This article by Ambra Health CEO, Morris Panner, was originally published in Forbes on January 26, 2021.
Digital health has played a key role in meeting the challenges ushered in by the pandemic — from reimagining new ways to administer routine care virtually to rapidly deploying field hospitals when and where facilities needed them most.
Far from interrupting progress toward achieving strategic technology goals for providers, the pandemic illustrated how new technologies — some of which have been waiting in the wings for years — could be implemented and bring multiple advantages to providers.
The stature of these capabilities grew in 2020, and these trends will continue to flourish and be increasingly important for healthcare organizations this year. Here are the trends that will continue to gain momentum in the next decade.
Cloud Proving Its Value
Cloud infrastructure enabled facilities to rapidly deploy field hospitals and move services to where they could most safely be administered. What’s more, the cloud enables more streamlined movement of clinical records between disparate medical records systems.
In recent years, more healthcare organizations are moving to the cloud. According to a report by West Monroe Partners, of the healthcare organizations surveyed, 35% held more than half of their data or infrastructure in the cloud. That reflects the desire of healthcare organizations to reduce IT costs and improve data access.
Additionally, an enterprise index report by Nutanix found that 70% of healthcare industry respondents reported “that Covid-19 has caused IT to be viewed more strategically within their organizations,” giving rapid rise to digital transformation. Respondents expect hybrid cloud deployments to increase by 32 percentage points over the next five years, the study found.
The cloud provides boundless storage for healthcare organizations, which generate large quantities of data from clinical systems, especially imaging systems. Much of that data needs to be stored long term, and cloud storage can be a more affordable solution than expanding data centers on-site. The cloud also holds advantages for hospital systems that need to easily share information, images and records across multiple care venues regardless of physical location or network system compatibility.
The cloud also holds the promise of supporting big data analytic efforts, particularly efforts that span multiple organizations. For example, Amazon Web Services has announced the launch of HealthLake, a cloud storage and analysis service enabling healthcare and life sciences to manage and apply machine learning to analyze data in the cloud.
Consumerization Of Healthcare And Patient Portals
The pandemic confronted consumers with the need to be more proactive in taking care of themselves, and remote and virtual services showed the range of care options that they have because of technology.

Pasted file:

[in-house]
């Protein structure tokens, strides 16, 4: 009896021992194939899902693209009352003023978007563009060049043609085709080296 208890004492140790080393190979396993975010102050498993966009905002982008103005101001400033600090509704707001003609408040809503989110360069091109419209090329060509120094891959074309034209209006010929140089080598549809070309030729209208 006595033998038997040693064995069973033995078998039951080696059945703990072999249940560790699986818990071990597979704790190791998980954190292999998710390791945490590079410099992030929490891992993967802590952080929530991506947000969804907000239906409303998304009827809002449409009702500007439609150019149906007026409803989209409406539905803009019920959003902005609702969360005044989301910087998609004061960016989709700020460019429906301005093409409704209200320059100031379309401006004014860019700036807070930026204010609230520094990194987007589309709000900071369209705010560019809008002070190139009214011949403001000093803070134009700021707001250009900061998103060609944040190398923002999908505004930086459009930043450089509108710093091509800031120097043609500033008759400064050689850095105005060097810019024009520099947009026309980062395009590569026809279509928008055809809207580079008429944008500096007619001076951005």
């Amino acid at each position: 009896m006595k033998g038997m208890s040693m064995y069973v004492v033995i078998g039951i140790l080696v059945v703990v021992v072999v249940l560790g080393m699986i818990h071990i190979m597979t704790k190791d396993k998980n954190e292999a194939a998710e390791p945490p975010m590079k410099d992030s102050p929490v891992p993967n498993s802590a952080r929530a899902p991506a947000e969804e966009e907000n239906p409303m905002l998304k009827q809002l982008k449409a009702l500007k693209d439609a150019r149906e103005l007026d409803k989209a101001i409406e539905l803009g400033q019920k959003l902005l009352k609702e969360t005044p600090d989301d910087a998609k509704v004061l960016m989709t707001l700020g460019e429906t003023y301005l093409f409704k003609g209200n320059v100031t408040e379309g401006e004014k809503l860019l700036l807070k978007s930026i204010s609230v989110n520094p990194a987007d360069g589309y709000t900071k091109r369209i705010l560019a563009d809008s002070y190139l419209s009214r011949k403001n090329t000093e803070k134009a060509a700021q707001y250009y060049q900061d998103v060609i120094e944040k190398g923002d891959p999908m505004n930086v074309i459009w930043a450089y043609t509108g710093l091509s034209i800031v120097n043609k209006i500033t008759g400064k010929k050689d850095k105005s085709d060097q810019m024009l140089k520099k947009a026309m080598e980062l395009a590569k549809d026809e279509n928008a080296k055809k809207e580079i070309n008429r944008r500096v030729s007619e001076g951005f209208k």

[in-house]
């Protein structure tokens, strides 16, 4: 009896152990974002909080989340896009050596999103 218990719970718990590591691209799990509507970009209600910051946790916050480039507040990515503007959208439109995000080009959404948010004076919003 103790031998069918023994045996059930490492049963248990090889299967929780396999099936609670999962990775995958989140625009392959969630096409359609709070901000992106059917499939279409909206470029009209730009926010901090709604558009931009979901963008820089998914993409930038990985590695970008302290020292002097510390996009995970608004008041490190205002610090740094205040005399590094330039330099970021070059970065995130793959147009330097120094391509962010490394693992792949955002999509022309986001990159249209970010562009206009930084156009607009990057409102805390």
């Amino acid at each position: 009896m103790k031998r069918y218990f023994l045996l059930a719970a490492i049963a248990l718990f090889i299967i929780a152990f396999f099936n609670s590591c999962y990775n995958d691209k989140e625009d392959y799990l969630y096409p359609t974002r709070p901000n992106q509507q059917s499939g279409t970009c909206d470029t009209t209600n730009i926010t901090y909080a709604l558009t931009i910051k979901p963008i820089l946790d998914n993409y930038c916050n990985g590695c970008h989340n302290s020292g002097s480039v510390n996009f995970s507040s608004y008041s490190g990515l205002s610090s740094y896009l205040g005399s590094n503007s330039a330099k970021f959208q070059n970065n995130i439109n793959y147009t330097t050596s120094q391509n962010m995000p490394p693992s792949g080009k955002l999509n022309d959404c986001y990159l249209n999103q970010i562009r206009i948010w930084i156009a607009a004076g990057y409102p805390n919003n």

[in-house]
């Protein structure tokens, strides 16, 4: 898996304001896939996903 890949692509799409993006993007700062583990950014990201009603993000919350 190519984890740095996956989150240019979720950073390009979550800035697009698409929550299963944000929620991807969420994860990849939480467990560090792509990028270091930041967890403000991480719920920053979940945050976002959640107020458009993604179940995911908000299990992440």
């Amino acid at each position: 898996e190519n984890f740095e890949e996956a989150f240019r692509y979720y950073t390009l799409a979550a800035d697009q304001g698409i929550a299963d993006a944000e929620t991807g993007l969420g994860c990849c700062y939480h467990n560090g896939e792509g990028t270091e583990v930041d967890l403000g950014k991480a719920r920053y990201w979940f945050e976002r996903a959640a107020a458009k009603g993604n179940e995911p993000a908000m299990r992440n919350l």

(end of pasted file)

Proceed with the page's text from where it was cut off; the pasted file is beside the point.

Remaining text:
Consumer expectations have changed in recent years, due in part to their experiences in other industries. From home delivery of prescription medication to sleek electronics that measure health vital signs, such as the Apple Watch or devices like the AliveCor’s KardiaMobile personal EKG, healthcare is becoming a more consumer-oriented business.
This revolution extends beyond digital health devices — healthcare information is more readily available, and consumers have more information on their health conditions, prompting many people to become more active in their care and ask providers for options. In addition, the future vision of healthcare is predicated on consumers having access to their own information and using it to make better purchasing decisions.
The patient portal continues to be a widely used tool that aims to strengthen the bond between patients and their providers by becoming a single source of consolidated patient information. And in the near future, the move to FHIR-enabled application programming interfaces will help patients access their health information from providers and insurers more easily through third-party apps.
Telehealth Is Here To Stay For The Long Run
The use of virtual care technology had languished for years because of reimbursement issues, licensure problems and the unwillingness of patients and providers to use it, but all that changed in 2020. A McKinsey report noted that the pandemic caused a massive acceleration in the use of telehealth, with U.S. consumer adoption soaring from 11% in 2019 to 46% now using it in lieu of face-to-face healthcare visits as of May 2020.
The pandemic has also led to increased dependence on technology to support remote patient care monitoring, telebehavioral and telepsychology, and the use of organization-approved, integrated apps that can support patient interactions and engagement.
As vaccines and population health measures take hold to better control the pandemic, patients as consumers are likely to want the convenience of virtually interacting with care providers, and insurers may find it’s more cost-effective for people to receive basic care online rather than through in-person visits.
This year holds innovative new advancements for digital healthcare. I expect we will see these and many more trends evolve over the next 10 years.